I qualified as a solicitor in 1991 but before then, I had been the first person in my extended family to go to university. My grandparents were immigrants who had come to England before the second world war and raised a large family in which the thought of going to university had simply not been entertained: getting a job and contributing to the family finances had been their priority.
I would never have made it to university without a full educational grant and I still feel thankful for that. When I arrived at my first seat at a firm in a northern city one of the partners looked me up and down and commented, “I am sure you are looking forward to acquiring a professional wardrobe…” and the horror I felt then has never completely faded away. Even now, I follow the adage, ‘don’t dress for the job you have, but for the job you want’ and ensure that I am never less than perfectly turned out each day for work. At that time, I simply had no money and my family couldn’t help: I applied for a C&A store card and bought suits from there – I was determined to ensure I looked the part from then on – even if it was on a tiny budget.
The hard work had already been done by women in my parents’ generation and I felt as though I stood on the cusp of something quite extraordinary: that parity with men in the legal profession would be attainable in the near future. I remember quite clearly being sent on a training course where I was the only woman and giving a presentation entitled ‘women in the law’ in which I had a graph illustrating the growing number of women qualifying as solicitors.
I moved firms to a more suburban practice where clients would call in to the office and ask for the ‘lady solicitor’ (there were three female solicitors in the office, the other two being very feisty women about ten years older than me) or would ask how old I was and when I would qualify. Working briefly on the duty solicitor rota at the magistrates’ court, crusty old defendants would ask me when my boss was coming to represent them… I took it all with good humour and enjoyed assuring them that I would be their representative and that really, I did know what I was doing…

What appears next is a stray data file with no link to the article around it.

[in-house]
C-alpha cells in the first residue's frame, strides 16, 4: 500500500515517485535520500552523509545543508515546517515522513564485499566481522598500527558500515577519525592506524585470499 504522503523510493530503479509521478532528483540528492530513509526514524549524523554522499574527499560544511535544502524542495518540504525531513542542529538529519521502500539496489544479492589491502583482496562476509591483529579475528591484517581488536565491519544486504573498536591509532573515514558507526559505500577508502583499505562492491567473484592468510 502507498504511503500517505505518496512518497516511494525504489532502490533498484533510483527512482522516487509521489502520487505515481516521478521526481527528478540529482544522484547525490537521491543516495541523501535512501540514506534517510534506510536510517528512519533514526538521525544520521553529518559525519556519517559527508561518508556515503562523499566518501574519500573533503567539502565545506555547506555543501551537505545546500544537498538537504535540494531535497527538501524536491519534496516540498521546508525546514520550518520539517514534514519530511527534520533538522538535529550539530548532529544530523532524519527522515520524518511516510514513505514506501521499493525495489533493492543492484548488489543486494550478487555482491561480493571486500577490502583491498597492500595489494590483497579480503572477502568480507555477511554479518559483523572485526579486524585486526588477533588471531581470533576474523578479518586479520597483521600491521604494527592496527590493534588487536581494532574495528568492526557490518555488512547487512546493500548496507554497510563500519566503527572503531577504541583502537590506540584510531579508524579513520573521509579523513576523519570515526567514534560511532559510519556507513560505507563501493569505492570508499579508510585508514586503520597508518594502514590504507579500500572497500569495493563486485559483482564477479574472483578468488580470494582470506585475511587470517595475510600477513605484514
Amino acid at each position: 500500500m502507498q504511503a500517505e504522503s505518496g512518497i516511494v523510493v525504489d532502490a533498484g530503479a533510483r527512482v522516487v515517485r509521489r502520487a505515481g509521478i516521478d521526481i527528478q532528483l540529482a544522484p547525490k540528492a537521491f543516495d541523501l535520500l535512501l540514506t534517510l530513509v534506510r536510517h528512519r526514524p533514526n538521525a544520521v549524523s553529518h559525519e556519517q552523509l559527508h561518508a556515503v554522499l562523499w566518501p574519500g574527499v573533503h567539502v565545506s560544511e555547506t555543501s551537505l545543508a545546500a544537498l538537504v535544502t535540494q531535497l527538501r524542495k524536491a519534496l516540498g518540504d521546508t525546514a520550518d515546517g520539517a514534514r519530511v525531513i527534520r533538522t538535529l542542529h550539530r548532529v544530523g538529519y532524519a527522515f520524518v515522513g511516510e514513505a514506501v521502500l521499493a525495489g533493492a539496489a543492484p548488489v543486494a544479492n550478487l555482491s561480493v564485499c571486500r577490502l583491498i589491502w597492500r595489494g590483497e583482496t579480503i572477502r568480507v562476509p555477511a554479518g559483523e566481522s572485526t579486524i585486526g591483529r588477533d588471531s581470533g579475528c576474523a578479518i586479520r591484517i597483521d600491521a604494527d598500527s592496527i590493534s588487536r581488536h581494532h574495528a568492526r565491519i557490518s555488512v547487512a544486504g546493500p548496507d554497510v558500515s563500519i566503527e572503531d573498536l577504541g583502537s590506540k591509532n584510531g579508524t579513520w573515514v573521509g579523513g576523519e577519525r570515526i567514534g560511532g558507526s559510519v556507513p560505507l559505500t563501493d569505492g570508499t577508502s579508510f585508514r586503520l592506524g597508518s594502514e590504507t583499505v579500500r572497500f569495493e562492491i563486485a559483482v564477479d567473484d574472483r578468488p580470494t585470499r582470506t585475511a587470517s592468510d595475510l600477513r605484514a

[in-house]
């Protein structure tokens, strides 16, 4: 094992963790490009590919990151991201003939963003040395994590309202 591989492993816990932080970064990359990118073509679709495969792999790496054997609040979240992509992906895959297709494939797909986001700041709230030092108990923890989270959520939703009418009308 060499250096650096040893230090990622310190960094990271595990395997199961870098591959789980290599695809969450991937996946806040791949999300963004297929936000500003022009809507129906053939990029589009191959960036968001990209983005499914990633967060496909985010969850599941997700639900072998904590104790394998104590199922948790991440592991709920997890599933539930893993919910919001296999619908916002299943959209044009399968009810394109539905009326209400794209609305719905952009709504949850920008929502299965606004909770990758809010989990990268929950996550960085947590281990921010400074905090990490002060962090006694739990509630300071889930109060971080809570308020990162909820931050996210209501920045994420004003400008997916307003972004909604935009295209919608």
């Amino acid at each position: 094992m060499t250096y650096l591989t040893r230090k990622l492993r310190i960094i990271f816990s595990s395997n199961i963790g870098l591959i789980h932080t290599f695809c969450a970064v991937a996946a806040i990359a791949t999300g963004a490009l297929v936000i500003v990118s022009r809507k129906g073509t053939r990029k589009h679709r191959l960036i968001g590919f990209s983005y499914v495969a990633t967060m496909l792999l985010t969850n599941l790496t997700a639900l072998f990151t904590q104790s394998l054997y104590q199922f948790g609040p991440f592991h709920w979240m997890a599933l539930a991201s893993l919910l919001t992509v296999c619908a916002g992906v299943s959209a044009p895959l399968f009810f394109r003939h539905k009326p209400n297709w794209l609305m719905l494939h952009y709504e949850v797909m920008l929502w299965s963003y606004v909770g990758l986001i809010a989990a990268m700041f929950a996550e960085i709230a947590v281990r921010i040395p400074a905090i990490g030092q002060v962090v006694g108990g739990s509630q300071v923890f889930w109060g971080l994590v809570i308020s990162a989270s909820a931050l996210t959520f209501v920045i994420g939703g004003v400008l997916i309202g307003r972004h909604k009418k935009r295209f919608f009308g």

But occasionally, I felt as though I had plunged back into the 1950s. The senior partner had banned women from wearing trousers in the office and I sometimes suspected that I was taken along to see corporate clients more for decoration than my legal skills. Of course, I made sure that my legal skills were demonstrated, but even so… there was one event which still makes me angry now, over 25 years later: the firm was pitching for some corporate work and we had put together a bid document and it contained biographies for each member of the legal team. I had worked on the document in its early stages, but had not seen the final version. When I did, I was taken aback. The biographies listed our extra-curricular interests: the men were all skiing or breeding horses, racing buggies or doing other manly things. My biography said that when I was not at work, I enjoyed homemaking. I objected furiously and pointed out that I had not been consulted, but the partner in charge of the bid simply laughed and there was nothing I could do about it.
I left private practice and went in-house where I am valued for my knowledge, skill and inter-personal skills. Times have changed, thank goodness.